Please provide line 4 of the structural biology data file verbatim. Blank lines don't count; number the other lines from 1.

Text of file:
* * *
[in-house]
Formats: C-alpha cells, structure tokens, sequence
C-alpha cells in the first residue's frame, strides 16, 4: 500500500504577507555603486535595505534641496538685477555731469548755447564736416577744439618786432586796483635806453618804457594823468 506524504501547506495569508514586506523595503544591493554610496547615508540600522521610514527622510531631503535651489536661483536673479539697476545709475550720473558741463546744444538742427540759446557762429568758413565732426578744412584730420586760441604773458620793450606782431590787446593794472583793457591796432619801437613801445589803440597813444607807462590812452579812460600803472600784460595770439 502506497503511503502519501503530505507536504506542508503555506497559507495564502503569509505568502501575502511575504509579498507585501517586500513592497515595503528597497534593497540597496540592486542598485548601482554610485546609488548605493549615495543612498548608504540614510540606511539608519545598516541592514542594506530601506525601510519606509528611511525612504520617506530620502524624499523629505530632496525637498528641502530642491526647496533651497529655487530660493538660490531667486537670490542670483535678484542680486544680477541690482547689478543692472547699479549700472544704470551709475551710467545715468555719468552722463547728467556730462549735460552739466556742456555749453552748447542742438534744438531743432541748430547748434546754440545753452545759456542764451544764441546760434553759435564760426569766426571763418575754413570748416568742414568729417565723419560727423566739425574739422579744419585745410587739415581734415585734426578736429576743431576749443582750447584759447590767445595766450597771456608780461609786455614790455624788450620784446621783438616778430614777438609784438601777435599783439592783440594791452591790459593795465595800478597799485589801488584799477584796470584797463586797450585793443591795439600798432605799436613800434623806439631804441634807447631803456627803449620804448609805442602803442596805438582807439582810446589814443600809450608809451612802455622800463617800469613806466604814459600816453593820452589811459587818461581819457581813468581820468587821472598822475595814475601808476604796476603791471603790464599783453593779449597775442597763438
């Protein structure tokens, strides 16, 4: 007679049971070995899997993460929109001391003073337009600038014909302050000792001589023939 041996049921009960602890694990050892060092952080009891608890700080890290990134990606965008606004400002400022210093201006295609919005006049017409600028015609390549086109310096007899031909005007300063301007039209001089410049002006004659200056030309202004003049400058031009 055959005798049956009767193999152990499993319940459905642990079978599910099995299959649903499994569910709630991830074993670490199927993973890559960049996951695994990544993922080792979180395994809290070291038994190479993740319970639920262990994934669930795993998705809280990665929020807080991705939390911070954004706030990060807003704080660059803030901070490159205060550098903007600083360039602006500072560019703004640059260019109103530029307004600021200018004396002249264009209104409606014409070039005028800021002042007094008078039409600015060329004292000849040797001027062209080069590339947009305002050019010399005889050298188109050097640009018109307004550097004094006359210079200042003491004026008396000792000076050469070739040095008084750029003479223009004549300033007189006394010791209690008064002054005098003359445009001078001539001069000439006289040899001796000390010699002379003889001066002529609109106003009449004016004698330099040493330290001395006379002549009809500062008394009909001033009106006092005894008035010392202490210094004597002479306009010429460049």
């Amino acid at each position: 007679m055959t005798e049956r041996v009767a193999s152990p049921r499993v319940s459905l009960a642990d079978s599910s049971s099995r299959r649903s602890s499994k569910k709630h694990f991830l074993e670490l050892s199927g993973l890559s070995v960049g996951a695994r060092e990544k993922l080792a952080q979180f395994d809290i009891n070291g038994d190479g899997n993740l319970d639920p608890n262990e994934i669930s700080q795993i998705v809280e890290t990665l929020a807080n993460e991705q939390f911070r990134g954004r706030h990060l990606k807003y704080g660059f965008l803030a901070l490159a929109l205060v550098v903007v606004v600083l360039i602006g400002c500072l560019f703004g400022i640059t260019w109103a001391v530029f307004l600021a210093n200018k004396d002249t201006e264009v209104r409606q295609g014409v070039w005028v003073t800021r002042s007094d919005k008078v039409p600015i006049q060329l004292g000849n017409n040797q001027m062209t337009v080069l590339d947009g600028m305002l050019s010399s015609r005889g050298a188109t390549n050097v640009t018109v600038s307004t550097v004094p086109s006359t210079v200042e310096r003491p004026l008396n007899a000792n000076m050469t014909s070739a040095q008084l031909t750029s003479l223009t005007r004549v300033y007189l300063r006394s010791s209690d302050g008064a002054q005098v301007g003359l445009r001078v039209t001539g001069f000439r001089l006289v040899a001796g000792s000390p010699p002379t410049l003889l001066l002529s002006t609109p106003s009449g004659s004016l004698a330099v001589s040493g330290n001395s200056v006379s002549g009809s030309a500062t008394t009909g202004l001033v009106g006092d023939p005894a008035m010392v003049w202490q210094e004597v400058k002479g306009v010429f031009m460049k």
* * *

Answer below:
């Protein structure tokens, strides 16, 4: 007679049971070995899997993460929109001391003073337009600038014909302050000792001589023939 041996049921009960602890694990050892060092952080009891608890700080890290990134990606965008606004400002400022210093201006295609919005006049017409600028015609390549086109310096007899031909005007300063301007039209001089410049002006004659200056030309202004003049400058031009 055959005798049956009767193999152990499993319940459905642990079978599910099995299959649903499994569910709630991830074993670490199927993973890559960049996951695994990544993922080792979180395994809290070291038994190479993740319970639920262990994934669930795993998705809280990665929020807080991705939390911070954004706030990060807003704080660059803030901070490159205060550098903007600083360039602006500072560019703004640059260019109103530029307004600021200018004396002249264009209104409606014409070039005028800021002042007094008078039409600015060329004292000849040797001027062209080069590339947009305002050019010399005889050298188109050097640009018109307004550097004094006359210079200042003491004026008396000792000076050469070739040095008084750029003479223009004549300033007189006394010791209690008064002054005098003359445009001078001539001069000439006289040899001796000390010699002379003889001066002529609109106003009449004016004698330099040493330290001395006379002549009809500062008394009909001033009106006092005894008035010392202490210094004597002479306009010429460049």